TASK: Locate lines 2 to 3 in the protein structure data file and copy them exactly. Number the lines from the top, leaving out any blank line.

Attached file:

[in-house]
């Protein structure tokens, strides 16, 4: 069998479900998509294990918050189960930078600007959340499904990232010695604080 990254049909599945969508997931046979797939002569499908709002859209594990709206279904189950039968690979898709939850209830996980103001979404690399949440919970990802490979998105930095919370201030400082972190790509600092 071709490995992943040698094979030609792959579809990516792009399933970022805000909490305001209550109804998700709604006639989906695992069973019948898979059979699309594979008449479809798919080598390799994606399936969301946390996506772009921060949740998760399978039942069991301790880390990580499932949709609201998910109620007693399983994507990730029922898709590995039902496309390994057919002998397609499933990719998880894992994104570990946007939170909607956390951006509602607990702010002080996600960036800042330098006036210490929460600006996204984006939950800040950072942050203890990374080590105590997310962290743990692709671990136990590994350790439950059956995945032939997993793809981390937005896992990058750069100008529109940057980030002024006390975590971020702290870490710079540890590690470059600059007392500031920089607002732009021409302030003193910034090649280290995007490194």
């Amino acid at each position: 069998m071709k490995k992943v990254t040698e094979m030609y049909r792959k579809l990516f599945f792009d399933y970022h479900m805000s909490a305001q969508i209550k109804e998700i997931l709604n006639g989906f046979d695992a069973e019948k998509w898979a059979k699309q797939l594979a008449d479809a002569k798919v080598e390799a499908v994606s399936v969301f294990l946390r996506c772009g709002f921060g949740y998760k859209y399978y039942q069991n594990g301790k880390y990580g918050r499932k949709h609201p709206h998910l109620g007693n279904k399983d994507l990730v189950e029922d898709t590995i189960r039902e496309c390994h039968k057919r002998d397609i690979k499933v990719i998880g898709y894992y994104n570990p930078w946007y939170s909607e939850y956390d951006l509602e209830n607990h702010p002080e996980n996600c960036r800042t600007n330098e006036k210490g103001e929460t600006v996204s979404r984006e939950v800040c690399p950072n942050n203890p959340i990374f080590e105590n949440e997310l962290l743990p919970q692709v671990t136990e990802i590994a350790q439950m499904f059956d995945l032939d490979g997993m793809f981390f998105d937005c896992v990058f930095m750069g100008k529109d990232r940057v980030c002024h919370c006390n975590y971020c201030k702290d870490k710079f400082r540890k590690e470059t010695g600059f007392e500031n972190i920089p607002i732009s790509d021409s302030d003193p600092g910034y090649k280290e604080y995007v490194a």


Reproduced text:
């Protein structure tokens, strides 16, 4: 069998479900998509294990918050189960930078600007959340499904990232010695604080 990254049909599945969508997931046979797939002569499908709002859209594990709206279904189950039968690979898709939850209830996980103001979404690399949440919970990802490979998105930095919370201030400082972190790509600092 071709490995992943040698094979030609792959579809990516792009399933970022805000909490305001209550109804998700709604006639989906695992069973019948898979059979699309594979008449479809798919080598390799994606399936969301946390996506772009921060949740998760399978039942069991301790880390990580499932949709609201998910109620007693399983994507990730029922898709590995039902496309390994057919002998397609499933990719998880894992994104570990946007939170909607956390951006509602607990702010002080996600960036800042330098006036210490929460600006996204984006939950800040950072942050203890990374080590105590997310962290743990692709671990136990590994350790439950059956995945032939997993793809981390937005896992990058750069100008529109940057980030002024006390975590971020702290870490710079540890590690470059600059007392500031920089607002732009021409302030003193910034090649280290995007490194």
């Amino acid at each position: 069998m071709k490995k992943v990254t040698e094979m030609y049909r792959k579809l990516f599945f792009d399933y970022h479900m805000s909490a305001q969508i209550k109804e998700i997931l709604n006639g989906f046979d695992a069973e019948k998509w898979a059979k699309q797939l594979a008449d479809a002569k798919v080598e390799a499908v994606s399936v969301f294990l946390r996506c772009g709002f921060g949740y998760k859209y399978y039942q069991n594990g301790k880390y990580g918050r499932k949709h609201p709206h998910l109620g007693n279904k399983d994507l990730v189950e029922d898709t590995i189960r039902e496309c390994h039968k057919r002998d397609i690979k499933v990719i998880g898709y894992y994104n570990p930078w946007y939170s909607e939850y956390d951006l509602e209830n607990h702010p002080e996980n996600c960036r800042t600007n330098e006036k210490g103001e929460t600006v996204s979404r984006e939950v800040c690399p950072n942050n203890p959340i990374f080590e105590n949440e997310l962290l743990p919970q692709v671990t136990e990802i590994a350790q439950m499904f059956d995945l032939d490979g997993m793809f981390f998105d937005c896992v990058f930095m750069g100008k529109d990232r940057v980030c002024h919370c006390n975590y971020c201030k702290d870490k710079f400082r540890k590690e470059t010695g600059f007392e500031n972190i920089p607002i732009s790509d021409s302030d003193p600092g910034y090649k280290e604080y995007v490194a």